One thing follows another, and Cass ends up in the just post-economic crash Iceland. It's dark, it's grungy, it's full of people trying to figure out how to survive with all certainty gone. Cass has no problem making her way through this world because she's always been on the edge.
Because Cass is no hero- I'm not even sure she's an anti-hero- the author has to give her a motivation related either to self-preservation or fixation. Cass doesn't want to solve any mystery, doesn't care who wins. But she does very much care about staying alive, and that's her goal through this book. No nosy librarian, no boy-scout detective, Cass is pretty much purely self-interested. That's what I mean by modern noir. True dark protagonists don't have ethical motivations that won't let them rest. They can't rest because if they do, they could end up dead. Cass has a really interesting style of gathering information which takes advantage of her chamelion-like nature. Once she has a target, she just sort of fakes like she knows more than she does. Her target then gives information, assuming Cass already has it. Much more realistic than most mysteries, where just asking a question is enough to get an honest answer.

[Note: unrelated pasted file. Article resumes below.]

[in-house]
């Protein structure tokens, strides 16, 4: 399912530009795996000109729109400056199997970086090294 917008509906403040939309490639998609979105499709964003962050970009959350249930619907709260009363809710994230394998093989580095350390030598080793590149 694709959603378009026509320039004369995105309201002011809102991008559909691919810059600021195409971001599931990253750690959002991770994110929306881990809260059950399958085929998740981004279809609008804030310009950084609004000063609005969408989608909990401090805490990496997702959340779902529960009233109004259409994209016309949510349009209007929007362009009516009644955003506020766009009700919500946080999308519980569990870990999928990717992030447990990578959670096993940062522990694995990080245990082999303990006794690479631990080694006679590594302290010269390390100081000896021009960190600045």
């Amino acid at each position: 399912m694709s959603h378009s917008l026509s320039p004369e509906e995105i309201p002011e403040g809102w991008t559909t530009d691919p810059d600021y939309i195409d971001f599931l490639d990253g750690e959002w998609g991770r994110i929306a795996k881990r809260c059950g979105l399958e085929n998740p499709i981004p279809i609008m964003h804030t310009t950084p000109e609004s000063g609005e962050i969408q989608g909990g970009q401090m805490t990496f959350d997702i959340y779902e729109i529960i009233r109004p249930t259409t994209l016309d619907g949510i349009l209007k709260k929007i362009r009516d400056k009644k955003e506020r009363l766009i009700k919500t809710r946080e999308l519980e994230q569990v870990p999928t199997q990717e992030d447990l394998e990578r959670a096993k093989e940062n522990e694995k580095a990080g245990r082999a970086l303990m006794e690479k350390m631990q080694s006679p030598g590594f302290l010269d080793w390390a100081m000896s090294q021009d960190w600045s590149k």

Elizabeth Hand has long had a fascination with the darker side of religion, especially per-Christian ones. That interest is a big part of the book, which deals with death metal related to Norse rock bands who take on pagan religion either as a stylistic trapping or as a true path to power.